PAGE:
Soldier’s wife sentenced to 14 1/2 years in prison for cutting daughters’ throats

Christine and Thomas Booth.

The wife of a U.S. Army soldier has been sentenced for the gruesome throat slashing of her children just under two years ago.

On January 25, 2015, police officers in Olympia, Washington responded to a 911 call of babies that needed medical attention because they would not stop crying.

When they walked into Christina Booth’s home they found 6-month-old twin girls crying uncontrollably while bleeding from their necks and a 2-year-old girl covered in blood, lying in a bed.

After being arrested, Booth told detectives she killed the girls so the house would be quiet for her husband, who was downstairs during the assault, according to court records.

On Wednesday, Booth’s attorney and her adoptive mother defended her by telling a story of childhood trauma and subsequent battles with post traumatic stress disorder and postpartum depression, the Olympian reported.

“I hate myself very much,” Booth said during the emotional hearing. “I’m disgusted with myself, I’m not going to forgive myself.”

Booth’s attorney, Public Defender Patrick O’Connor, asked the court to consider the prior events in Booth’s life when deciding sentencing. Booth’s adoptive mother, Karla Peterson, told the court that Booth witnessed the rape and murder of her biological mother at the age of two.

Peterson claims Booth’s PTSD -stemming from childhood- came back shortly after the birth of her first daughter after marrying Thomas Booth, who deployed shortly after.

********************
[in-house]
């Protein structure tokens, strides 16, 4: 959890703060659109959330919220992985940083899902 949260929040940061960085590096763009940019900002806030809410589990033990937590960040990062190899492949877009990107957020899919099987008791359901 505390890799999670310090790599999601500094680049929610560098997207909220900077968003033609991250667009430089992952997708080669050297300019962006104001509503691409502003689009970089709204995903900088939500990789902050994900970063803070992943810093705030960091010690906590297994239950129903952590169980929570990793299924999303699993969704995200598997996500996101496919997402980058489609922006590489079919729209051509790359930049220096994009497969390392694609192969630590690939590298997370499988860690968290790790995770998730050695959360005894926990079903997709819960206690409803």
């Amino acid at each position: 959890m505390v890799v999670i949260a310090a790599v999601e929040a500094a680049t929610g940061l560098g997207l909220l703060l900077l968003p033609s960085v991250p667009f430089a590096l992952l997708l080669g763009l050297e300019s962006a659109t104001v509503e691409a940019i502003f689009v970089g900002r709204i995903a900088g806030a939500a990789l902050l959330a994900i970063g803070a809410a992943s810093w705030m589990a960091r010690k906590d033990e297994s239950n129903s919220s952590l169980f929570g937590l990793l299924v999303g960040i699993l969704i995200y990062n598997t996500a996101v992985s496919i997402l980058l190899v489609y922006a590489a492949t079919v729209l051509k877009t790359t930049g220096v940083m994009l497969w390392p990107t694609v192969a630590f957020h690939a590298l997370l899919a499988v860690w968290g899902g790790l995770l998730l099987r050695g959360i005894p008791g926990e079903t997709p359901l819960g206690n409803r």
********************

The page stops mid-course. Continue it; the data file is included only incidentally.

“I think she acted out of desperation that night,” Petersen said. “She became that scared little girl again.”

O’connor argued Booth’s mental illness was exacerbated by her parenting alone during her husband’s long deployments. He added that Thomas Booth was inattentive even when he was home.

He described the Booths’ relationship as “stressful and strained.”

Booth pleaded guilty in September to one count of first-degree assault of a child while armed with a deadly weapon, and two counts of second-degree assault while armed with a deadly weapon.

Thurston County Superior Court Judge Mary Sue Wilson sentenced Booth to 14 years, 6 months in prison. She will also serve 36 months of community custody upon her release, and is ordered to complete a mental health evaluation and any required treatment.

Thomas Booth maintains custody of their children. Booth was ordered to have no contact with her daughters upon her release from prison.

“Just because she wasn’t successful doesn’t negate what it was,” Deputy Prosecutor Craig Juris said.  “They’re lucky they’re alive.”

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